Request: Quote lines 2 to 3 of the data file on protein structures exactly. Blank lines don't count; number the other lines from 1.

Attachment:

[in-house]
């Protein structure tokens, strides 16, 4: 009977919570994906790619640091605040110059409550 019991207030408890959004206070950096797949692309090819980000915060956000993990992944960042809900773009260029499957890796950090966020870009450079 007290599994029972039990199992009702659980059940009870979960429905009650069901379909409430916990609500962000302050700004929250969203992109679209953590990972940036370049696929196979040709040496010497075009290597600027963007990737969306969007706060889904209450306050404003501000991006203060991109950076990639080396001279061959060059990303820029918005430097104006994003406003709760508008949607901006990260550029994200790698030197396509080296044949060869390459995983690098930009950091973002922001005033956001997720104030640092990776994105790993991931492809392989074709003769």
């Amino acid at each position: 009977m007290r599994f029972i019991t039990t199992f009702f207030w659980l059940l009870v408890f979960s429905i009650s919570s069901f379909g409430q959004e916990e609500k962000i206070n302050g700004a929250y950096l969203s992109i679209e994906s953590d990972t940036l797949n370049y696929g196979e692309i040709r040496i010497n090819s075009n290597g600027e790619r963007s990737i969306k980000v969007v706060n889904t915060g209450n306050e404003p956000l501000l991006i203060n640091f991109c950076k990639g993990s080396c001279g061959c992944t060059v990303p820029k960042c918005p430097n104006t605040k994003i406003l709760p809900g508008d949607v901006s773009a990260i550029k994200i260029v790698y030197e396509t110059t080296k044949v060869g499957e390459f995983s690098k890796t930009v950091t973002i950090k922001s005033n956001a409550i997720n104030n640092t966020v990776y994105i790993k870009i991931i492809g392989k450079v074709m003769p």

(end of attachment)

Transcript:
């Protein structure tokens, strides 16, 4: 009977919570994906790619640091605040110059409550 019991207030408890959004206070950096797949692309090819980000915060956000993990992944960042809900773009260029499957890796950090966020870009450079 007290599994029972039990199992009702659980059940009870979960429905009650069901379909409430916990609500962000302050700004929250969203992109679209953590990972940036370049696929196979040709040496010497075009290597600027963007990737969306969007706060889904209450306050404003501000991006203060991109950076990639080396001279061959060059990303820029918005430097104006994003406003709760508008949607901006990260550029994200790698030197396509080296044949060869390459995983690098930009950091973002922001005033956001997720104030640092990776994105790993991931492809392989074709003769």
């Amino acid at each position: 009977m007290r599994f029972i019991t039990t199992f009702f207030w659980l059940l009870v408890f979960s429905i009650s919570s069901f379909g409430q959004e916990e609500k962000i206070n302050g700004a929250y950096l969203s992109i679209e994906s953590d990972t940036l797949n370049y696929g196979e692309i040709r040496i010497n090819s075009n290597g600027e790619r963007s990737i969306k980000v969007v706060n889904t915060g209450n306050e404003p956000l501000l991006i203060n640091f991109c950076k990639g993990s080396c001279g061959c992944t060059v990303p820029k960042c918005p430097n104006t605040k994003i406003l709760p809900g508008d949607v901006s773009a990260i550029k994200i260029v790698y030197e396509t110059t080296k044949v060869g499957e390459f995983s690098k890796t930009v950091t973002i950090k922001s005033n956001a409550i997720n104030n640092t966020v990776y994105i790993k870009i991931i492809g392989k450079v074709m003769p």